Comptroller: 'Israel Failed by Not Compensating Jewish Refugees'
State Comptroller Yosef Shapira slammed the Israeli government Wednesday for dragging its feet for over 60 years on providing compensation for Jewish refugees from Arab lands.
Walla! reported Wednesday that the State Comptroller's Office issued a harsh statement over the issue.
"Despite the solemn declarations of the Israeli government regarding the commitment to pursue the rights of immigrants from these countries, the actual activities of the relevant authorities were very few, and they show that the government's commitment to making decisions was limited, and had not given proper attention to the subject," the report stated.
Roughly one million Jews were expelled or forced to flee from Arab countries around the time of the establishment of Israel in 1948. The assets they were forced to leave behind are estimated at around $4.4 billion.
Between 2003-2007, the Israeli government made a number of decisions aimed at documenting and compiling as much information as possible about the injustices experienced by the Jews of Arab countries and Iran, many of whom were expelled and dispossessed of their property in nearby statehood.
The purpose of information gathering was to raise international awareness of the matter, and bring about international decisions on compensation for hundreds of thousands of these Jews.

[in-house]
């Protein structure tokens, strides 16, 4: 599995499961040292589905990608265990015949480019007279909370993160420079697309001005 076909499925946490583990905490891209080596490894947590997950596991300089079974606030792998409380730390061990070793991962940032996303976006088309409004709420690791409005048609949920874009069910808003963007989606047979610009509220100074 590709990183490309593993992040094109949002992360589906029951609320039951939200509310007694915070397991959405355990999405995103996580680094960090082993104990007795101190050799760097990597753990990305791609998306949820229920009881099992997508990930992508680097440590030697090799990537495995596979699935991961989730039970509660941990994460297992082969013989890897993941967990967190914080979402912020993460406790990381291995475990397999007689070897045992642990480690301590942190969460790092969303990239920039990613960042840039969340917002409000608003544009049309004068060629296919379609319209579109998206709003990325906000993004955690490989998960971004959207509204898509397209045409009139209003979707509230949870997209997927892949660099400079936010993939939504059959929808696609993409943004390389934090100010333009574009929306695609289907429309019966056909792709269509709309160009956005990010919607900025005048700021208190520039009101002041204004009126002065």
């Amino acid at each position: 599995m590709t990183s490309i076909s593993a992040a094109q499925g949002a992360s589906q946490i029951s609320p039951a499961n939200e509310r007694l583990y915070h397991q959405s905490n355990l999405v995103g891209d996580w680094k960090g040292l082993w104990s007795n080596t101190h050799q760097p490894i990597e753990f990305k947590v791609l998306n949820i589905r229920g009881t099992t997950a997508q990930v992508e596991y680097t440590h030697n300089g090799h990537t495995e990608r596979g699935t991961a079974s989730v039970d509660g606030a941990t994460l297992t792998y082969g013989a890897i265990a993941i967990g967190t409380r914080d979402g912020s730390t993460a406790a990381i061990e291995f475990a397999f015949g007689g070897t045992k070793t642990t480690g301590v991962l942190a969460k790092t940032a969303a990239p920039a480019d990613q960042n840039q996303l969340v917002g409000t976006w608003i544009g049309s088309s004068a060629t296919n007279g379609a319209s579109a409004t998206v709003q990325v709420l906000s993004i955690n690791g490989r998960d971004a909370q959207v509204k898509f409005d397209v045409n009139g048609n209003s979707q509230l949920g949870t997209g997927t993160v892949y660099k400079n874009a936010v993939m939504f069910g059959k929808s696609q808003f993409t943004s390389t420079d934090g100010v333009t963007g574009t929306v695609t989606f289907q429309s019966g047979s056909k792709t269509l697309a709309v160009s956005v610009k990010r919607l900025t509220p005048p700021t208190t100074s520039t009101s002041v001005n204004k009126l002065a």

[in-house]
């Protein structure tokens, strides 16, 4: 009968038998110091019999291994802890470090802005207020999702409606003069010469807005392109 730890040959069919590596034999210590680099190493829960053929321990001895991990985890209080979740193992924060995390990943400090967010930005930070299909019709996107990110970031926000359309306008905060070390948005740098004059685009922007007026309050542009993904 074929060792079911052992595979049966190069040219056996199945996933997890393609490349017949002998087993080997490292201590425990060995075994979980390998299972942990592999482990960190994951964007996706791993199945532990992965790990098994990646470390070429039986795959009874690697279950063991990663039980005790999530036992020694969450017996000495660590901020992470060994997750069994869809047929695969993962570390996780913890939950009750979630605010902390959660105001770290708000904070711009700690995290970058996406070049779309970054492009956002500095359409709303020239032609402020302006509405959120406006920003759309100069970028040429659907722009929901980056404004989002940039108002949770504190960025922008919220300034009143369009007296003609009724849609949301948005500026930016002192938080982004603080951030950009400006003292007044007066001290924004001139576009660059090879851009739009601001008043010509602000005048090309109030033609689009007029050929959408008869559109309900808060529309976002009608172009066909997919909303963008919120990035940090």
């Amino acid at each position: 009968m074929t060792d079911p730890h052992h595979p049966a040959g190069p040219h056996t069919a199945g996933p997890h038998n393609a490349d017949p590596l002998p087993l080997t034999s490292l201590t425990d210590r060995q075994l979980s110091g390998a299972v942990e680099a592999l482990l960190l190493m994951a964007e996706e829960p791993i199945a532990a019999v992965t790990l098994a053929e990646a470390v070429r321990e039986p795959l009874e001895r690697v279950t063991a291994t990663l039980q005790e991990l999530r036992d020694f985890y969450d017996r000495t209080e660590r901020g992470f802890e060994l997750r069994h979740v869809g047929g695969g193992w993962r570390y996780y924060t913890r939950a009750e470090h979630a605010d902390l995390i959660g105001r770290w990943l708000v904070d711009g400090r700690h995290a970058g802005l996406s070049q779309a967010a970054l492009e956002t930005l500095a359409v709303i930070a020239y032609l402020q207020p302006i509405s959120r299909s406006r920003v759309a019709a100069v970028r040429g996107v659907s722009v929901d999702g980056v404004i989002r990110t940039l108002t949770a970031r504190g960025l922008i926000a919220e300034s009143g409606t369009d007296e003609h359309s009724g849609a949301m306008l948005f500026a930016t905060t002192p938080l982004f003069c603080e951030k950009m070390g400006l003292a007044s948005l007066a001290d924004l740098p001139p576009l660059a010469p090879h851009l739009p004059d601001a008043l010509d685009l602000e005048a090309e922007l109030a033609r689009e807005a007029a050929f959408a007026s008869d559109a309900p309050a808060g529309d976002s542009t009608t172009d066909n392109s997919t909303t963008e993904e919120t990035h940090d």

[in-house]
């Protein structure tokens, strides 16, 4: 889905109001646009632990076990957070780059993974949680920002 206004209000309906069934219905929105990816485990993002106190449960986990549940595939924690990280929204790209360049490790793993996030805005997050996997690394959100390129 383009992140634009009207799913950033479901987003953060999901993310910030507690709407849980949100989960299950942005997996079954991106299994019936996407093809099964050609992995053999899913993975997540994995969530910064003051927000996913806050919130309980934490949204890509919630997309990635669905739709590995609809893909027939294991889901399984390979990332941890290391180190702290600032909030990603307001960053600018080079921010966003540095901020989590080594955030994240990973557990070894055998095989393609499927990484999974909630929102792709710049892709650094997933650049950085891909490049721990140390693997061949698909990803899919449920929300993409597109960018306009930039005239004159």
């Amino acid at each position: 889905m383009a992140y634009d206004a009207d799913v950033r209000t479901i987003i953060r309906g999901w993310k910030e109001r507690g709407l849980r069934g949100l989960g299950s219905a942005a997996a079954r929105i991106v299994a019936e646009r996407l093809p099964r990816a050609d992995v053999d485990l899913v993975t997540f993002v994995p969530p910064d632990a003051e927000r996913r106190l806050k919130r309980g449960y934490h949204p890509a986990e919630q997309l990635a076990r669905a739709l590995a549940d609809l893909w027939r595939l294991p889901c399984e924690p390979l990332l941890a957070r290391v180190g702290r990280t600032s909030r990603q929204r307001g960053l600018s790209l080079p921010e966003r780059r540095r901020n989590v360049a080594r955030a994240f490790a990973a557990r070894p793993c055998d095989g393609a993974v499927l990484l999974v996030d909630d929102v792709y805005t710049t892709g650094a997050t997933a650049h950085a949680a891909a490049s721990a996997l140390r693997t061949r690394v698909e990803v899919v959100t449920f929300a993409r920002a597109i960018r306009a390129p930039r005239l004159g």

But no action was taken until recently, when Martin Indyk, the US envoy to the Middle East, announced that he would be adding a refugee compensation clause to the US framework for peace between Israel and the Palestinian Authority.
The Comptroller's report states that the government had not acted sufficiently to promote the issue. "It was found that although the Israeli government had set some resolutions - the first a decade ago - that attempted to formulate a comprehensive policy for the restitution of Jewish property rights, and appointed a ministerial committees to formulate such a policy - this was not done, i.e., these committees have not fulfilled their roles. Nor has the government acted to enforce its decisions."
The report concluded that "the Israeli government had not allocated an appropriate, specific budget" to resolve the issue and that "in view of the importance of registration of rights to Jews from Arab countries and Iran, as reflected in the decisions of the government, especially in view of this aging population, the government should act to regulate appropriate measures to implement its decisions on this matter as soon as possible."
Partial efforts have already been made to rectify the problem. Tuesday, a proposed bill to enact an annual commemoration day for the Jewish refugees passed an initial reading.